I think you had it in your head because it is something that was implied by Mr. Taylor yesterday when he said that they think these envelopes were purchased in Frederick, and he just got that wrong. And no reporter picked it up and no one asked him about it.

    Speaking of post office boxes, he had a couple of post office boxes that he used under different names, two, that he used under different names?

    I don’t know about two. I know about one, and it was in a name they say, of Carl Scandella, and this is not privileged because he talked about this with me, but in front of the agents — and he readily admitted that to them.

    And he did, he was very open with that?

    Absolutely, told them about that, told them about the stuff concerning Kappa Kappa Gamma, and this other embarrassing information, personally embarrassing but totally irrelevant information.

    So he offered that up to them, this isn’t something that they stumbled upon?

    No, no. I think they had information enough to question him about it without consulting with me and saying, “I think I better talk to you outside. We need to go over this.” He went, “Yeah, that’s correct, I had a post office box there and I had received this kind of information.”

    They say he was using this post office box to pepper 68 letters to the media and to Congress about issues that he was concerned about?

    That’s not quite correct, because 68 letters were the letters that were unmailed, they found in his house. I think other letters were letters they contended he had sent going back 30 years.

    I see. So he was a prolific letter writer. They paint this very darkly, that he had real issues with the media, and with Congress, and that this was a dark side of him, that he was angry and he was using these to send, to fire off letters.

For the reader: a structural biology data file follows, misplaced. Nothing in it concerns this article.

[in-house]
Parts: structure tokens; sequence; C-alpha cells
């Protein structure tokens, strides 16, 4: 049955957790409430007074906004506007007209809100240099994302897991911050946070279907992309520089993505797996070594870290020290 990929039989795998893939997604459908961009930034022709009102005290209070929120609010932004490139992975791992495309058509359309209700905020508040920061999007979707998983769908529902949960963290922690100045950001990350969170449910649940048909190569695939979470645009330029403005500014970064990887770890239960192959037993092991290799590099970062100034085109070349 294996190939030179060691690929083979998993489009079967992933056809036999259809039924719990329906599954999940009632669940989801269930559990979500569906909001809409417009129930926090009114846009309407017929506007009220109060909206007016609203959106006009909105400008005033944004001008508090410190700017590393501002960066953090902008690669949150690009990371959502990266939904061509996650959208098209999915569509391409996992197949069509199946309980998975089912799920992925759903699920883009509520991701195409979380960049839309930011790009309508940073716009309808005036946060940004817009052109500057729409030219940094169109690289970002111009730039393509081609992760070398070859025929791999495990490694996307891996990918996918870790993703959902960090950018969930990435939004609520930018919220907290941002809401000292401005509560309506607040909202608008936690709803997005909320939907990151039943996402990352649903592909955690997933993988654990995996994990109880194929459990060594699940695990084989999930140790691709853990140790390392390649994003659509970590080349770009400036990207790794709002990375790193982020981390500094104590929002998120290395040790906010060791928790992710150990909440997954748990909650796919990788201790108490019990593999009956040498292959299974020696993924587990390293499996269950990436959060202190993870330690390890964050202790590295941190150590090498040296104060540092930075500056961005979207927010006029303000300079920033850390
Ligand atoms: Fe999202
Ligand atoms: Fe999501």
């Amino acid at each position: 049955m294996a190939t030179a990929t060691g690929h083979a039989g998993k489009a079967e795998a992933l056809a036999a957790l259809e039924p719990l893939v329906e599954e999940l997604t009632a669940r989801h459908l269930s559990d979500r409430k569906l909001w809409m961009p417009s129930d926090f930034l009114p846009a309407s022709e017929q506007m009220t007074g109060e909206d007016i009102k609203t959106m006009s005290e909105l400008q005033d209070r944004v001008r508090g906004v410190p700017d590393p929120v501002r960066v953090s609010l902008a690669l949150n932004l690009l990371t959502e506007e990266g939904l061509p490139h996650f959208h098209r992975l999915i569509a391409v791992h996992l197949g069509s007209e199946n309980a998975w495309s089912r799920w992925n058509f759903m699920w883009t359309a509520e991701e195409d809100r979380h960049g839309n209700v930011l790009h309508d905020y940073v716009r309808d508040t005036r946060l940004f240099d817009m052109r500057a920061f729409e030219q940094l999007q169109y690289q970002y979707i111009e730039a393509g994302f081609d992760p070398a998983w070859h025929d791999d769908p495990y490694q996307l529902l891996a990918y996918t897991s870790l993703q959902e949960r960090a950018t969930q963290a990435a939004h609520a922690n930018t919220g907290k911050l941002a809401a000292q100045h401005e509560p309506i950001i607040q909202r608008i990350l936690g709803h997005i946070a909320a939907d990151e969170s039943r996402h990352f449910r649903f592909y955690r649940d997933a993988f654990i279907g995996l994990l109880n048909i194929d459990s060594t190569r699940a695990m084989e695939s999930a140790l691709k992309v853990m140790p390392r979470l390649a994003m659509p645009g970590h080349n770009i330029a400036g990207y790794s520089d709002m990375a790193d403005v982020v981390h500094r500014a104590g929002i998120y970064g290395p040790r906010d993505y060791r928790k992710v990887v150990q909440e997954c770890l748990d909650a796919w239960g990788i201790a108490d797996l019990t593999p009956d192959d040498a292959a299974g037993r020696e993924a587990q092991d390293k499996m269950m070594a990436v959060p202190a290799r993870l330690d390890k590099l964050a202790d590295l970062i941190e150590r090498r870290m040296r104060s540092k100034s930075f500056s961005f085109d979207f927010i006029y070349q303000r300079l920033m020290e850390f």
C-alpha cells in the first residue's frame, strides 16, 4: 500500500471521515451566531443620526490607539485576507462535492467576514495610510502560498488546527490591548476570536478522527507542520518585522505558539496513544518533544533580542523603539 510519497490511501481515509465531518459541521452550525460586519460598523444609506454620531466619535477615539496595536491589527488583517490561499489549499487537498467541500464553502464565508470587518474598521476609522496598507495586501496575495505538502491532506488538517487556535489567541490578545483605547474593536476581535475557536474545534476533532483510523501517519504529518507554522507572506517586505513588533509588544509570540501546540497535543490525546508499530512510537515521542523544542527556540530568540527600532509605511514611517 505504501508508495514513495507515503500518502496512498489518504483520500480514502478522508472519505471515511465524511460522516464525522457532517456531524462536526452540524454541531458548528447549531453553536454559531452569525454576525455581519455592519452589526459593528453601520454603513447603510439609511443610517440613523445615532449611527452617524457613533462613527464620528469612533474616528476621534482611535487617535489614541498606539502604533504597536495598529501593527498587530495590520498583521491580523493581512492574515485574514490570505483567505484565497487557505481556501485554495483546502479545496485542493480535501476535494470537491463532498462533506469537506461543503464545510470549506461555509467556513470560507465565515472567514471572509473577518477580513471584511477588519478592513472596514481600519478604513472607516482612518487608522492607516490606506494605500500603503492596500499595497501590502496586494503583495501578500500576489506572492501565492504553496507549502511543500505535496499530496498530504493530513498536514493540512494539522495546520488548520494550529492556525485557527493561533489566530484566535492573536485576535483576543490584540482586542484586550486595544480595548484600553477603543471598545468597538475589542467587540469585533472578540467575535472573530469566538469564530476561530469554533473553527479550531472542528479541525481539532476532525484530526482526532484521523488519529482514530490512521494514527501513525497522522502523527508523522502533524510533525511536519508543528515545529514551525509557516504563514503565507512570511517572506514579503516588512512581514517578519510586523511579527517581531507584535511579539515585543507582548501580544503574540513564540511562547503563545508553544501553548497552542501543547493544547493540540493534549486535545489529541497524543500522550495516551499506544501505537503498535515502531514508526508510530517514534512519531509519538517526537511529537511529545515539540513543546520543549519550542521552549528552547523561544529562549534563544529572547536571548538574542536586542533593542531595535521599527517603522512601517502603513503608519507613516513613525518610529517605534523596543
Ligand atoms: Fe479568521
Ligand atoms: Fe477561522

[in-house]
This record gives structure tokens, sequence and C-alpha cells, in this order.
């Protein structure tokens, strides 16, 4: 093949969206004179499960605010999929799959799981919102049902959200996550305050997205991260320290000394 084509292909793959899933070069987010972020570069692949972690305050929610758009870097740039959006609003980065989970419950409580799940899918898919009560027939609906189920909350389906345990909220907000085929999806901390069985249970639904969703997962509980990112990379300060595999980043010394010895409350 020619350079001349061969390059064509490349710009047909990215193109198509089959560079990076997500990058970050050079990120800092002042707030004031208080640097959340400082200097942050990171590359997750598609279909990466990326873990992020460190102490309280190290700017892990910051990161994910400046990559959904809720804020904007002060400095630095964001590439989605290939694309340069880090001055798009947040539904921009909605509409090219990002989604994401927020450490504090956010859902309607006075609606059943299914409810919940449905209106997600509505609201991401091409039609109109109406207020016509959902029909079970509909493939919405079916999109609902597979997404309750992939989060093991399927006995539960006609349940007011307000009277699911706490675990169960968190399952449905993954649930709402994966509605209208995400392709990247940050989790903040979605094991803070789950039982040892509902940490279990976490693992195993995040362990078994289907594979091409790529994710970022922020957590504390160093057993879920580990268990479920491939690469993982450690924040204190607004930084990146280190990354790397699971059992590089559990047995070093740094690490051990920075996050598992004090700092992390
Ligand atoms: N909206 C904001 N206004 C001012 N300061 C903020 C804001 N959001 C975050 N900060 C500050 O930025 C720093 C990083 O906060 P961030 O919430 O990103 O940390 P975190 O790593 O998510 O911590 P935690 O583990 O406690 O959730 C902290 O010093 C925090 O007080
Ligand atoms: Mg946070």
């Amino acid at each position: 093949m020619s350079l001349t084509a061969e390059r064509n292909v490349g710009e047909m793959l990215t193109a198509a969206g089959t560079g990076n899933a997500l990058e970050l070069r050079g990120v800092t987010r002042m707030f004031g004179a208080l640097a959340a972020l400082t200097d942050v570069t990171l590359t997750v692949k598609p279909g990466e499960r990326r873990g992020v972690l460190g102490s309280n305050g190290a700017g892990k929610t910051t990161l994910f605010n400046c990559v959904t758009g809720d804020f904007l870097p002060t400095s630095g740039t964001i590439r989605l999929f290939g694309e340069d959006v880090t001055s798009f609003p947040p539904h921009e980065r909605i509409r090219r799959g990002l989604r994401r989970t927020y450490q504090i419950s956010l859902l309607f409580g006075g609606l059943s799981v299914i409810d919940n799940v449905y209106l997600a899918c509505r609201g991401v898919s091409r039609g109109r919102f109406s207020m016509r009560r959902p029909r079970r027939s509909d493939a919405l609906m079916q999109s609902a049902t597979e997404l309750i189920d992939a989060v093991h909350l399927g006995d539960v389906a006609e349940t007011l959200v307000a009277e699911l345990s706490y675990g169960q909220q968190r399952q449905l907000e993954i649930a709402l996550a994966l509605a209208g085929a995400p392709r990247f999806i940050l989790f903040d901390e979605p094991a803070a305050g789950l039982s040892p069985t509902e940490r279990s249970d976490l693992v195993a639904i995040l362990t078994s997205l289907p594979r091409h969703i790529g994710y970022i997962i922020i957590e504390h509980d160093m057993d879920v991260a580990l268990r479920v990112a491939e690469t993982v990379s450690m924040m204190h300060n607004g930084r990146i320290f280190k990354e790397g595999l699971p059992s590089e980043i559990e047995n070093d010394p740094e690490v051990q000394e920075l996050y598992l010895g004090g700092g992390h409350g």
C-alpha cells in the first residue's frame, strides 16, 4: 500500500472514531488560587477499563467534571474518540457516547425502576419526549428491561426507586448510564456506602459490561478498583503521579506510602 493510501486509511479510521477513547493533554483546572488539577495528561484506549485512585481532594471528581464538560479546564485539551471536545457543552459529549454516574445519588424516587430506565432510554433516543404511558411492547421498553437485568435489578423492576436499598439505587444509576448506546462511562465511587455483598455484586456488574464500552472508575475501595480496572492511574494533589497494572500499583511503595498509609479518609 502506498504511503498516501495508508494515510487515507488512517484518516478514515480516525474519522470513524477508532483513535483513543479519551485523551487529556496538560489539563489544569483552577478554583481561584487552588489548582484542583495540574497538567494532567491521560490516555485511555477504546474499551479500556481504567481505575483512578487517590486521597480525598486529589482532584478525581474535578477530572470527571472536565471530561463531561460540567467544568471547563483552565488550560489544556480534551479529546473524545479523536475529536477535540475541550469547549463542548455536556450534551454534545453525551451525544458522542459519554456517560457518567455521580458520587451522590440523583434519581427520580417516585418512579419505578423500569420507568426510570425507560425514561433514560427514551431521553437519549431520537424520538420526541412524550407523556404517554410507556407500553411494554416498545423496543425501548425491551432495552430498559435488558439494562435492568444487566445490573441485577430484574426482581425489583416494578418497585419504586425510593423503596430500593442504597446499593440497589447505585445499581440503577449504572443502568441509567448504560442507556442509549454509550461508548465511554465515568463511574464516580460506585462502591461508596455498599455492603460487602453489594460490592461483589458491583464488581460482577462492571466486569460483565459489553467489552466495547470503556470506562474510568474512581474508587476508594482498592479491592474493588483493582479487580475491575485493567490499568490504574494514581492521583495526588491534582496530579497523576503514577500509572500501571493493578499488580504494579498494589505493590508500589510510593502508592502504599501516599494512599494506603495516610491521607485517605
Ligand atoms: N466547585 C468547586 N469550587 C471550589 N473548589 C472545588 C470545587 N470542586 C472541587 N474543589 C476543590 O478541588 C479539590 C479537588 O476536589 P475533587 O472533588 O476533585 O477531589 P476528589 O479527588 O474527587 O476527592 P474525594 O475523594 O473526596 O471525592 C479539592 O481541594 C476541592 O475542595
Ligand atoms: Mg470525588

It is frightening to me, as a citizen, and certainly as a defense attorney, for people to characterize citizens who have trouble or questions or disputes with members of Congress or public officials, as having a dark side. That’s the only thing I can comment to that. That does not prove a thing.

    So he would write letters, but they were not in any way angry or targeted toward specific people, or he didn’t fire off any letters to [Sen. Patrick] Leahy saying, you know, “Look out”?

    To my knowledge, there is no threatening letter sent, there is no troubling letter sent, there are letters that may have taken issue with positions that individual legislators have had over the years.

    But these post office boxes weren’t to hide that, weren’t to hide behind some other identity?

    No, no. Not at all.

    They brought up this idea that he had some sort of obsession with the sorority Kappa Kappa Gamma, what is this about? Was this something that was in some way dark?

    Again, as he readily admitted, at a time ending, up from like 1978 to 1981, he had had this obsession with the rites and rituals of a particular sorority and had visited several sorority houses at different campuses, never Princeton — Princeton doesn’t have any sorority houses, as you probably know — and admitted to having this preoccupation with Kappa Kappa Gamma.

    He contended that it had come from the fact he had attempted to date a young lady, in his undergraduate time at the University of Cincinnati, and that she had rejected him ultimately, and so that was the springboard for his sort of preoccupation with Kappa Kappa Gamma. But nothing about that had occurred since 1981.

    It hadn’t come up at all? They posted something online that I guess he had written about his knowledge of Kappa Kappa Gamma.

    But he never visited any chapters of Kappa Kappa Gamma or anything like that. It had been a subject of therapy for him, as he explained to the FBI and to the U.S. Attorney’s Office, readily, fully. And had gone over that with them, and what he may or may not have written about that, I think is in line with what he readily disclosed to the law enforcement officers over the last seven years.

    One of the things that comes up in this is his mental state. They make a point of saying that he was troubled, that he wrote e-mails that suggested he may even have a split personality, that he wrote poems that were disturbing in some way. What can you say about his mental state and the actions that he was taking?

    Anything that I would say would inevitably be based on my impressions of him, as his lawyer, or therefore would be based on his communications with me and mine with him, so I can’t comment on that.